Using Government Incentives in Real Estate to Increase Returns

Posted by Blanchard and Calhoun on Thursday, May 13th, 2021 at 11:54am

Map from Housing and Urban Development Opportunity Zone Locator
Map Credit: Housing and Urban Development Opportunity Zone Locator

By: Alex Griffin
Investment Associate | Beman Group

Blanchard and Calhoun Real Estate | Commercial Division

Government incentives are a great way for real estate investors to increase their return on investments. These incentives usually fall in 3 categories: (i) decreasing your individual tax obligation, (ii) lowering the total project costs, or (iii) lowering the project’s annual operating expenses. Let’s focus on four of these incentives available in most municipalities. (Note: I will focus on the programs available in Augusta, Georgia as this is my home market).

1.     Federal Opportunity Zone.
The Federal Opportunity Zone is the newest government program designed to boost investment in traditionally blighted areas, or lower-income census tracts. Each state’s governor submits eligible census tracts in their state to the US Department of Treasury. A map of these zones can be found here: The program encourages investment in these areas through a “capital gains tax deferment.” Let’s look at an example:

Suppose an investor sells $1,000,000 of stock that they previously bought for $200,000. Their capital gain in their investment is $800,000 and would owe tax on that gain (at a current rate of 0%-20%, depending on their income bracket) of approximately $16,000. As a way to defer that tax into the future, the investor can take their gain and purchase a building in one of the Opportunity Zones. Note that the gain can come from any type of appreciated asset, unlike 1031 Exchanges which require “like-kind” property. The $800,000 gain is then deferred until either the investor sells the new asset they purchased or until December 31, 2026 (whichever occurs first). The investor then has 30 months from acquiring the new asset to “substantially improve” the new asset, meaning investing as much money into the property as they paid for it. A lot of the buildings in these Zones can be purchased for low prices, and any sort of rehabilitation expenses would certainly meet the “substantially improve” threshold. Additionally, if the new investment is held for at least 10 years, then any gain on the new investment is not taxable.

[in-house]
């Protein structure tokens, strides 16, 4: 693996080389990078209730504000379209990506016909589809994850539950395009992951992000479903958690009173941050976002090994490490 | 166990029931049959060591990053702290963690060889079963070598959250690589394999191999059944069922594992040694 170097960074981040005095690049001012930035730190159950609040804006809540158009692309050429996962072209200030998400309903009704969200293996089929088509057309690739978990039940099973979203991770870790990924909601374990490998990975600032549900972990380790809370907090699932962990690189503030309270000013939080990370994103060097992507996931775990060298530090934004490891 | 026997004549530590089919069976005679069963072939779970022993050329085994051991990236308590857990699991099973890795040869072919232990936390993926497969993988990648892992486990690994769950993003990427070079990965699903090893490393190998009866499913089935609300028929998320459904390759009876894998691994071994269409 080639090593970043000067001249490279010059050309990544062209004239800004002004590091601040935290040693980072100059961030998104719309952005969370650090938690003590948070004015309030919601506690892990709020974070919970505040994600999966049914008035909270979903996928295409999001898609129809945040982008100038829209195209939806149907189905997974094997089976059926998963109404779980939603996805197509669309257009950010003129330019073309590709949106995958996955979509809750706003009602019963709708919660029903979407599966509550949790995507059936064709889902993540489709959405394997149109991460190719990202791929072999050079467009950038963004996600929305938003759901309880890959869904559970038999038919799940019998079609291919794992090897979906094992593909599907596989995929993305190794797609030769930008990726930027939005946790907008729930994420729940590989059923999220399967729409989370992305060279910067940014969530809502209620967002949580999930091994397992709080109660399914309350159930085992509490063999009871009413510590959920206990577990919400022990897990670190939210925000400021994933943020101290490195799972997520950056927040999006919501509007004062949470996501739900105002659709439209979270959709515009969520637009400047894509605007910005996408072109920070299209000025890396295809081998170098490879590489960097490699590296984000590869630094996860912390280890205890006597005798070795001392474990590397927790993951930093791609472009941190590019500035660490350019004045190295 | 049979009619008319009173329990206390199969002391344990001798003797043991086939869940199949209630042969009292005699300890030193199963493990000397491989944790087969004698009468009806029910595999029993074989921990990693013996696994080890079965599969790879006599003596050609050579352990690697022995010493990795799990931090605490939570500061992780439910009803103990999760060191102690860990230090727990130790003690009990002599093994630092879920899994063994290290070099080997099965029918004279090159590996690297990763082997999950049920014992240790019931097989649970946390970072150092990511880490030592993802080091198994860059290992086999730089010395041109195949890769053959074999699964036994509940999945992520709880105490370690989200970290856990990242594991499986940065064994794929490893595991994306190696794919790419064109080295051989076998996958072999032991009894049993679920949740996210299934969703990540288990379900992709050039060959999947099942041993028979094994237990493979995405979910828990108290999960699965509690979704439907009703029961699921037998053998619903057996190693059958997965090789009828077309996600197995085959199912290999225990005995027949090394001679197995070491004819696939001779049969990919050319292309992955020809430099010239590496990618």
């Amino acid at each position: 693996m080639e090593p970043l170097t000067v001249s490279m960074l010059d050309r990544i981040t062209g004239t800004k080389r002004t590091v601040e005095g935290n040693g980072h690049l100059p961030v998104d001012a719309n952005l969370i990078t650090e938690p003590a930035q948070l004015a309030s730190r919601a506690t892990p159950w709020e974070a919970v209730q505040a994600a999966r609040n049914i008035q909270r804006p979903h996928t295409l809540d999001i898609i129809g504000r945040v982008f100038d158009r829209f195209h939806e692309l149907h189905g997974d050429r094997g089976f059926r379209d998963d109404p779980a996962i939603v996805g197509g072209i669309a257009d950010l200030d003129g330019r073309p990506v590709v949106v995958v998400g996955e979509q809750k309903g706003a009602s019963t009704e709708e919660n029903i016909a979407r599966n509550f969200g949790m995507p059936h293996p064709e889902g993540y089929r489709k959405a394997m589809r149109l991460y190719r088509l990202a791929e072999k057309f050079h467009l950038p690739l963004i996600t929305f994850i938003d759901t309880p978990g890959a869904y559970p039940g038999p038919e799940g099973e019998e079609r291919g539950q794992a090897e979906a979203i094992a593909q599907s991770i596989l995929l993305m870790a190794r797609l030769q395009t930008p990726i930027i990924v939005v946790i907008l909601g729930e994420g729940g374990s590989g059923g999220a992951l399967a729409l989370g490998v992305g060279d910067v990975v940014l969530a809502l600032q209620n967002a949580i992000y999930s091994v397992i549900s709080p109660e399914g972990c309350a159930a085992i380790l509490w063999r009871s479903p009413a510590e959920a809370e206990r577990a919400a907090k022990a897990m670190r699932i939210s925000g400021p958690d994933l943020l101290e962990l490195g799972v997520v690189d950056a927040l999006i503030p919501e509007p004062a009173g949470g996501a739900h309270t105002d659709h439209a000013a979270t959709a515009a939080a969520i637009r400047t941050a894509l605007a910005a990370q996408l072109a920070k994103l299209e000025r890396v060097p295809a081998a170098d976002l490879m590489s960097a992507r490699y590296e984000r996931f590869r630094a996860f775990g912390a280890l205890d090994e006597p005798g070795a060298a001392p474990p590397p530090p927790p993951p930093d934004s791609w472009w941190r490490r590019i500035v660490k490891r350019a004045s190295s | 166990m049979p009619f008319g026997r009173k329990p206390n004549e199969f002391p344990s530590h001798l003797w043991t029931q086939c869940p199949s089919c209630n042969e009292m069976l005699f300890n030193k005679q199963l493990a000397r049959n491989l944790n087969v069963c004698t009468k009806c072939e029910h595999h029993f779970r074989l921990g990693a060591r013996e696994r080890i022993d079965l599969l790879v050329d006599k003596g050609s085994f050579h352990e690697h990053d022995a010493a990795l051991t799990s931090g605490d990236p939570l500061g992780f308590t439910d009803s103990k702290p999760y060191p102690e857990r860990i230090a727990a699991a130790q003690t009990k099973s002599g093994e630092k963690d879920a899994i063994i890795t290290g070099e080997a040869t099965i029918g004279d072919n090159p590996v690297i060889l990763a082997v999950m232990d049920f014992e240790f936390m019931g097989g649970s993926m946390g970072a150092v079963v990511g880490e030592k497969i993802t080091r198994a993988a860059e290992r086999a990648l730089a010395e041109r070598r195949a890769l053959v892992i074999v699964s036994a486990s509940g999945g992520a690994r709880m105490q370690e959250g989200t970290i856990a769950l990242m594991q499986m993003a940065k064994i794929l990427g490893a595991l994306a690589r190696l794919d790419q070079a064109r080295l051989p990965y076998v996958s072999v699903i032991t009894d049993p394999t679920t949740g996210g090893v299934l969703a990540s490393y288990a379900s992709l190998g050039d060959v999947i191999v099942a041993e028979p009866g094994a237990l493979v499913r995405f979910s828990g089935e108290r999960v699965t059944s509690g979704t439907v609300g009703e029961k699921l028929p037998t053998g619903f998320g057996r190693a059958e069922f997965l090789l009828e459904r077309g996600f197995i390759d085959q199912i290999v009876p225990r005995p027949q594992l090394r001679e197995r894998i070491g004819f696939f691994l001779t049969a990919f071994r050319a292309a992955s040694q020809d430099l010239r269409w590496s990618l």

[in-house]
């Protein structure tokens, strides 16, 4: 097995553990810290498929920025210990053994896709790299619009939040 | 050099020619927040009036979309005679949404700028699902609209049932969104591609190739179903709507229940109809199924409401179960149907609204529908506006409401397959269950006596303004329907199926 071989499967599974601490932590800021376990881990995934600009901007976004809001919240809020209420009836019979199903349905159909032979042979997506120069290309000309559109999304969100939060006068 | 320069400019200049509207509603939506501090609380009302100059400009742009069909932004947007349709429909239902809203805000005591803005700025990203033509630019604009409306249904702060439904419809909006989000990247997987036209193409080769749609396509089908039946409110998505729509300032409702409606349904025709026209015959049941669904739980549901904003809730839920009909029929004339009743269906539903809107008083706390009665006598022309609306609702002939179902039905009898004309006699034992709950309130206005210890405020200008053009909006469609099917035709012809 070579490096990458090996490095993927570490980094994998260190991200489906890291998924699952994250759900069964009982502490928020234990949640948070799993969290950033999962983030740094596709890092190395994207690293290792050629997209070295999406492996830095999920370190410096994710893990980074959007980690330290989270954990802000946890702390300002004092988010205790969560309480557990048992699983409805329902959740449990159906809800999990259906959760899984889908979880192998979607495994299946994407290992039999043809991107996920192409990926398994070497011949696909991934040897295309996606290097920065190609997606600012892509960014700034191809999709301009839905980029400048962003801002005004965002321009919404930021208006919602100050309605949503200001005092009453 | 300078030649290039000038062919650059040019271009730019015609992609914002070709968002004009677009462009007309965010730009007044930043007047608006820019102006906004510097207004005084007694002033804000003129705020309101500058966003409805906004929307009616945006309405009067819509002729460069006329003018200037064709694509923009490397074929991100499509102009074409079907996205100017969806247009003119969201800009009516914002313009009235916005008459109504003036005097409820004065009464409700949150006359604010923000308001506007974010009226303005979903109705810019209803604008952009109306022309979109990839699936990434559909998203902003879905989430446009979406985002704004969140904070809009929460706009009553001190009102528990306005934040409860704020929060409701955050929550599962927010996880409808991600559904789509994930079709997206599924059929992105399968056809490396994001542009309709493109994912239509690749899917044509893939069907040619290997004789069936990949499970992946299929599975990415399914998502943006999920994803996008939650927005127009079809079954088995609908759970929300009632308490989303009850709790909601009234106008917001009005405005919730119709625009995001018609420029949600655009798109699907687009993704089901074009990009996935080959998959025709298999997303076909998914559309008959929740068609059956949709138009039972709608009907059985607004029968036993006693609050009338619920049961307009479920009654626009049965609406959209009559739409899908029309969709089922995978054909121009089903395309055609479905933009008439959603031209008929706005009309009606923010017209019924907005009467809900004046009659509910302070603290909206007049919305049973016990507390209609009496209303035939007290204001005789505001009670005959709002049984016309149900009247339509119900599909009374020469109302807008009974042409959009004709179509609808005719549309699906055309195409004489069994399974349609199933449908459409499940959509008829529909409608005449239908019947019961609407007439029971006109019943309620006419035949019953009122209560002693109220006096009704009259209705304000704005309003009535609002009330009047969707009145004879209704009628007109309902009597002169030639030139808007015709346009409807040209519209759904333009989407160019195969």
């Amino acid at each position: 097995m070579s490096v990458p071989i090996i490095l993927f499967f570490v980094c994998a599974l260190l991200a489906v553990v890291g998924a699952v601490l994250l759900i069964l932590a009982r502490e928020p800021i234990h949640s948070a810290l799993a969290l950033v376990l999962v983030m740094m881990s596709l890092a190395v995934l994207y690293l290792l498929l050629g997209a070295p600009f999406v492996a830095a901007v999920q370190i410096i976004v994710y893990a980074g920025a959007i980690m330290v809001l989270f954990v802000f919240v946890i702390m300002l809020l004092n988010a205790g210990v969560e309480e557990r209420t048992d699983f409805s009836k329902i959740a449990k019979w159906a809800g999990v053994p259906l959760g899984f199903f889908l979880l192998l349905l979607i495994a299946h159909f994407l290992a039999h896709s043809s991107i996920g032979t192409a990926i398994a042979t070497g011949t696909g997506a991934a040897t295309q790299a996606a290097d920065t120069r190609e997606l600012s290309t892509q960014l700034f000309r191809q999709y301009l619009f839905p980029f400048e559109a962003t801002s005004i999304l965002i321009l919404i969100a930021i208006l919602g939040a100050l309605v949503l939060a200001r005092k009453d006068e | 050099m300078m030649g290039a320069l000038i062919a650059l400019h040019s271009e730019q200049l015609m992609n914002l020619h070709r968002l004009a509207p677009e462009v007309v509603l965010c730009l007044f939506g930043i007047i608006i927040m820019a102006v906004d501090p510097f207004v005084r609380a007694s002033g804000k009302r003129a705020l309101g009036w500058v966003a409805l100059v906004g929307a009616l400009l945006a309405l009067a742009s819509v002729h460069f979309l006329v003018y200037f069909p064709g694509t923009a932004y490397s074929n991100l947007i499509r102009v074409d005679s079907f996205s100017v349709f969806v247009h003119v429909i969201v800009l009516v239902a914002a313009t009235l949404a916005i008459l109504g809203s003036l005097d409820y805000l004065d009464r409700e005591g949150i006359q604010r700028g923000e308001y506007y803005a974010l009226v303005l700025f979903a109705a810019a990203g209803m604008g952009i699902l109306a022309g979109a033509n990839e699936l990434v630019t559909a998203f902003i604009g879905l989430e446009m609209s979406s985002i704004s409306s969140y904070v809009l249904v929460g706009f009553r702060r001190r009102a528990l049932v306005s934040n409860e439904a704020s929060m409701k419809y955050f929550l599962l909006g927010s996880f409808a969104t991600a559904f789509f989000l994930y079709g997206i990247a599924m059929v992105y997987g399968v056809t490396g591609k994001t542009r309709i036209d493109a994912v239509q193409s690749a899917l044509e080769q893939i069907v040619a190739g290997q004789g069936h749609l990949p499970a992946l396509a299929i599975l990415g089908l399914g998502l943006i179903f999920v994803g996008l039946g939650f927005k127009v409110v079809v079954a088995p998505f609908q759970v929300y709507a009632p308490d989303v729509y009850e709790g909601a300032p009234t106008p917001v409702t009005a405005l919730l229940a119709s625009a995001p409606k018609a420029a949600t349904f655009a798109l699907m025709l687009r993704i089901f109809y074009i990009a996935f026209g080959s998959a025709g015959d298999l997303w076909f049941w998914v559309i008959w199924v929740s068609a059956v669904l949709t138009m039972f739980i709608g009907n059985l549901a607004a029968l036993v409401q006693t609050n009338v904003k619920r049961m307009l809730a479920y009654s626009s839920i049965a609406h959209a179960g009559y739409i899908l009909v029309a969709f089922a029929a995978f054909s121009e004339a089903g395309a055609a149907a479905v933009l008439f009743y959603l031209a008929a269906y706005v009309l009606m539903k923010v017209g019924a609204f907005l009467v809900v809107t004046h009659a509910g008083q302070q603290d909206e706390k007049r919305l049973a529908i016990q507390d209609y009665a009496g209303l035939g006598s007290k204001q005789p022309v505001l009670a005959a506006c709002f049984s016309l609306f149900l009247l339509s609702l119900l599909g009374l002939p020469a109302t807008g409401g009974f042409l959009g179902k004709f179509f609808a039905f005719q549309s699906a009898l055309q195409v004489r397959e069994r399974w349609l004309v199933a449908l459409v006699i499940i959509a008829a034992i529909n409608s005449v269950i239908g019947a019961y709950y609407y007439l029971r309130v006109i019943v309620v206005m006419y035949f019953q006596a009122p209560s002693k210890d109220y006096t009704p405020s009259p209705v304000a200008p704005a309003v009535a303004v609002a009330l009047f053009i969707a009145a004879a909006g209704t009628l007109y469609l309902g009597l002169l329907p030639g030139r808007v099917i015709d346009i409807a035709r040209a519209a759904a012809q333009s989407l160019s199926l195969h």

More information on Opportunity Zones can be found here:

2.     Enterprise Zones.
Enterprise Zones are designated areas that traditionally suffer from disinvestment, underdevelopment, and general economic distress. In an effort to boost investment in these areas, Georgia law permits cities to create districts where property taxes are abated for up to 10 years. Maps of these areas can be found on various city or county websites. Enterprise Zones are ways to lower the annual operating expenses of a property and boost net income.

3.     Tax Allocation Districts/Tax Increment Financing.
TADs and TIFs are zones or projects that use the increase in tax revenue to fund the costs of infrastructure and improvements. Municipalities issue tax exempt bonds to pay for infrastructure and other redevelopment costs in partnership with private developers. The investment is designed to create new jobs and generate new sales tax revenue that is then used to pay the bonds. A map of the TADs in Augusta is found here:

Tax Allocation Districts


4.     Historic Tax Credits.
There are both federal and state tax credits available for historic structures. Federal tax credits are available for up to 20% of the rehabilitation costs in a historic structure (owner-occupied residential structures do not qualify). The Georgia credit is for 25% of the rehabilitation costs, up to a current cap of $300,000. If you are not an entity that can apply the tax credits, you can sell the credits to a tax credit investor, typically at a discount (approx. $0.75 on the $1) and apply those cash proceeds to your project cost. By lowering the total cost of your project, equity returns will increase as less equity is needed upfront. Additional information on the federal and Georgia programs is found here:




*Note: All potential investors should speak with a qualified expert in these areas, such as a lawyer or accountant, before taking advantage of any of these programs. All examples are for illustration purposes only and not intended to be actual examples.


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